Merkel was referring to the debt crisis that has resulted in bailouts for countries, toppled governments and is now threatening the survival of Europe's single currency.

These are nervous times in places like Germany's financial capital, Frankfurt. But for one former trader — who exchanged his computer terminal for pork sausages sizzling on a grill — these are not necessarily the worst of times.

Near the end of 2008, Thomas Brausse was working for the securities firm Instinet in Frankfurt. He had a six-figure salary and supervised a dozen employees as a settlements director.

Brausse recalls that the company held its Christmas party that year on a Friday in early December. There were food, beer, wine and holiday cheer. Bosses had flown in from London.

But the recession had arrived as well. And by the middle of the next week, senior managers had told him to clean out his desk.

"It was a strange situation to me to have a party on Friday evening and next Wednesday you get redundancy packages and envelopes from them," Brausse says.

But getting that pink slip in 2008 gave Brausse a chance to try out an idea that he had percolating in his head for years: trading in his stock-selling permit for a food license.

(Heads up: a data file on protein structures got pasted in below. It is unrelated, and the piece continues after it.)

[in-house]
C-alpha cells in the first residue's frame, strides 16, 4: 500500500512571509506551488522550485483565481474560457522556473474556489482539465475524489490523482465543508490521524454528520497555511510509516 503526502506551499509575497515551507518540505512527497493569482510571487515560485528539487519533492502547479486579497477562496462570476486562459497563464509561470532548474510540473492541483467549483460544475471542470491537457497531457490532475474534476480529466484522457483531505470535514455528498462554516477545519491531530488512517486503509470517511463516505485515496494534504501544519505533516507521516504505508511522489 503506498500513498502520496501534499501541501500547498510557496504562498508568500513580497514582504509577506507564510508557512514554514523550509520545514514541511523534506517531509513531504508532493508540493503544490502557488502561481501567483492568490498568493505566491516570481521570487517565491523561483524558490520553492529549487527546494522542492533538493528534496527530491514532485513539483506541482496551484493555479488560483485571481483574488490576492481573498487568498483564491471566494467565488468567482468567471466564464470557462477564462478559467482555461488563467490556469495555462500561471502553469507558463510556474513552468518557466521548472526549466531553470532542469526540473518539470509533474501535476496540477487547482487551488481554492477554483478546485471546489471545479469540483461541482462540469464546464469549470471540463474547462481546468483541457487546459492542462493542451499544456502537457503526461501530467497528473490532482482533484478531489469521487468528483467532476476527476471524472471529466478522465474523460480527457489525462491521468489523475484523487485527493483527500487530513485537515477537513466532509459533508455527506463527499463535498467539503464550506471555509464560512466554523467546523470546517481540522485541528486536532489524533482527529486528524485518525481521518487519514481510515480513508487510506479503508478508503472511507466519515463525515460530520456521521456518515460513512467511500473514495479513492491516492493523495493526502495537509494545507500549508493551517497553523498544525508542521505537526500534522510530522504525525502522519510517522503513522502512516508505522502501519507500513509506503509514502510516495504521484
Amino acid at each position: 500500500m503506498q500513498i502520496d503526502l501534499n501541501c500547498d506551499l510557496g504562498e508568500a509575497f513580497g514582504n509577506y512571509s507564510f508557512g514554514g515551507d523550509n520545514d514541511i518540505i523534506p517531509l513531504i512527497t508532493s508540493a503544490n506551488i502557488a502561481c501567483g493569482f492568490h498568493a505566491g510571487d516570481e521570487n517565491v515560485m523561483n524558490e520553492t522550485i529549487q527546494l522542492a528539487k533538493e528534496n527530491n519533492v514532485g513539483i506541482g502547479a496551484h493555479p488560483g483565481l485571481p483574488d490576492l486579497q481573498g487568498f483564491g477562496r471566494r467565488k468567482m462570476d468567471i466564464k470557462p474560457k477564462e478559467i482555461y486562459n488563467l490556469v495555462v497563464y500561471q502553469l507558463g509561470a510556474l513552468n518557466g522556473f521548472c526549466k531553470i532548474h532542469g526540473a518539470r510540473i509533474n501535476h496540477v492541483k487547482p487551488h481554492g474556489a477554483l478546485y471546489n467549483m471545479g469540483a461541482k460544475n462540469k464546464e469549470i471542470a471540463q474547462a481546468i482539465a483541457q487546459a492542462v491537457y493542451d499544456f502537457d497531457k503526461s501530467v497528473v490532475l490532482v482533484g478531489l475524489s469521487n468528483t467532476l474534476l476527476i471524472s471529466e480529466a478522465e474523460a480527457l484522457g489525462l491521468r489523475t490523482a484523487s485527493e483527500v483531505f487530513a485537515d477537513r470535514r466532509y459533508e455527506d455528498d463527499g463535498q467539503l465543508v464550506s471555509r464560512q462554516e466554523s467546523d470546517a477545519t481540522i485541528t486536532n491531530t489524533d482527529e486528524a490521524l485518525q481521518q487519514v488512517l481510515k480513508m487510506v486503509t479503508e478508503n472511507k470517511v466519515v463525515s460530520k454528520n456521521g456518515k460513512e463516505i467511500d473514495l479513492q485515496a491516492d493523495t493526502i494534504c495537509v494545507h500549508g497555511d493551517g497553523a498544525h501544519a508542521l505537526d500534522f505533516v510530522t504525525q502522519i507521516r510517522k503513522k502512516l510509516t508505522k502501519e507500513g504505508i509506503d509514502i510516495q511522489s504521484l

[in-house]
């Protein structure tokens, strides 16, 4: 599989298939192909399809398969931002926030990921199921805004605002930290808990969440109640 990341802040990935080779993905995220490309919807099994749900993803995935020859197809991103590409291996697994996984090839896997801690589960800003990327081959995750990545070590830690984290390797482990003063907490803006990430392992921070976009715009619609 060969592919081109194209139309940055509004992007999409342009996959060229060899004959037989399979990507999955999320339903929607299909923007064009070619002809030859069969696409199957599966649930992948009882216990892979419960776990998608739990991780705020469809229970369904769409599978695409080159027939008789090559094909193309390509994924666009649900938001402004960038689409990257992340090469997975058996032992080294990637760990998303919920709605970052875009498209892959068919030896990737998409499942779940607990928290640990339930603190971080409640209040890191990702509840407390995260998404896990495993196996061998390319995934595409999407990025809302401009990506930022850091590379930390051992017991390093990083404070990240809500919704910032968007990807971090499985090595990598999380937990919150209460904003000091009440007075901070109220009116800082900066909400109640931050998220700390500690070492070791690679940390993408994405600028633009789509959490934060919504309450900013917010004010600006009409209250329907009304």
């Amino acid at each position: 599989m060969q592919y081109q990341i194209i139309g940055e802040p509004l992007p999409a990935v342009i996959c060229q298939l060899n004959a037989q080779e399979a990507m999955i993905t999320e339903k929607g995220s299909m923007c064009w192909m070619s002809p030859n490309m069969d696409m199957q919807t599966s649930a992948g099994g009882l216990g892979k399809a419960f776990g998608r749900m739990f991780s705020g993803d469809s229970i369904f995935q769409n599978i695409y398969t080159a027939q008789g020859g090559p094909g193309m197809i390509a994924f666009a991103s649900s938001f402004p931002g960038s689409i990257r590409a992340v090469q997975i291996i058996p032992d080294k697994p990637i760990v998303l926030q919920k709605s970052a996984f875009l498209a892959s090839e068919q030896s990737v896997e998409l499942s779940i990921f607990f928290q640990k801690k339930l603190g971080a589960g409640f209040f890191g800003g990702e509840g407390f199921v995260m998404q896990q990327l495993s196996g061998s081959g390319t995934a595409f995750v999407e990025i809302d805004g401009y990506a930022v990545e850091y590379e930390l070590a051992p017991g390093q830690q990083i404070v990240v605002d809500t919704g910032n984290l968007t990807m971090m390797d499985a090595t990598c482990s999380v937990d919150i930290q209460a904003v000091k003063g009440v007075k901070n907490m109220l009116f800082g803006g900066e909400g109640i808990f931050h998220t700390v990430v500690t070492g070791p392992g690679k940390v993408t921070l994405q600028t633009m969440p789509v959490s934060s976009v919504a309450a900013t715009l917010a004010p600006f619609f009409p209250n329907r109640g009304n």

The 44-year-old says he was daunted by jumping into the fast-food business. He had no experience, and his confidence was shaken after losing his livelihood. But he went ahead and drew up his own sausage business plan.

"And so I decided ... it might be the best time to make a cut," Brausse says. "And I came to the conclusion that 50 percent of my old salary could be a reasonable and reachable amount. And so I said 'Hey, try the new one, why not?' "

A few weeks later, he bought a converted bus on the online auction site eBay, researched the license issues, and began pricing wursts, ketchup, mustard, coffee and more. In March 2009, he opened the Frankfurter Wurschtboerse, or Frankfurt Sausage Exchange.

Brausse now works almost literally in the shadow of his former office building, the Congress Tower — one of Frankfurt's tallest — in a cluster of shiny skyscrapers that make up the financial center of Europe's largest economy.

Brausse is now trading a product with wide appeal: Bankers in pinstriped suits vie for a place in line together with dust-covered laborers and steel workers from a nearby construction site.

"If you've got bad times and you sell cheap, good food, you are one of the preferred places where people are eating," he says.

Brausse has two daughters, 16 and 14, from a marriage that fell apart. He says they were hardly thrilled, at first, with the idea of their finance father becoming a wurstmeister.

"When they realized, 'Oh, Daddy is not any longer a banker, a broker,' I tried to explain that it's not important how much money a human being can earn," Brausse says. "It's more important how that human being is. You have to be happy with what you are doing."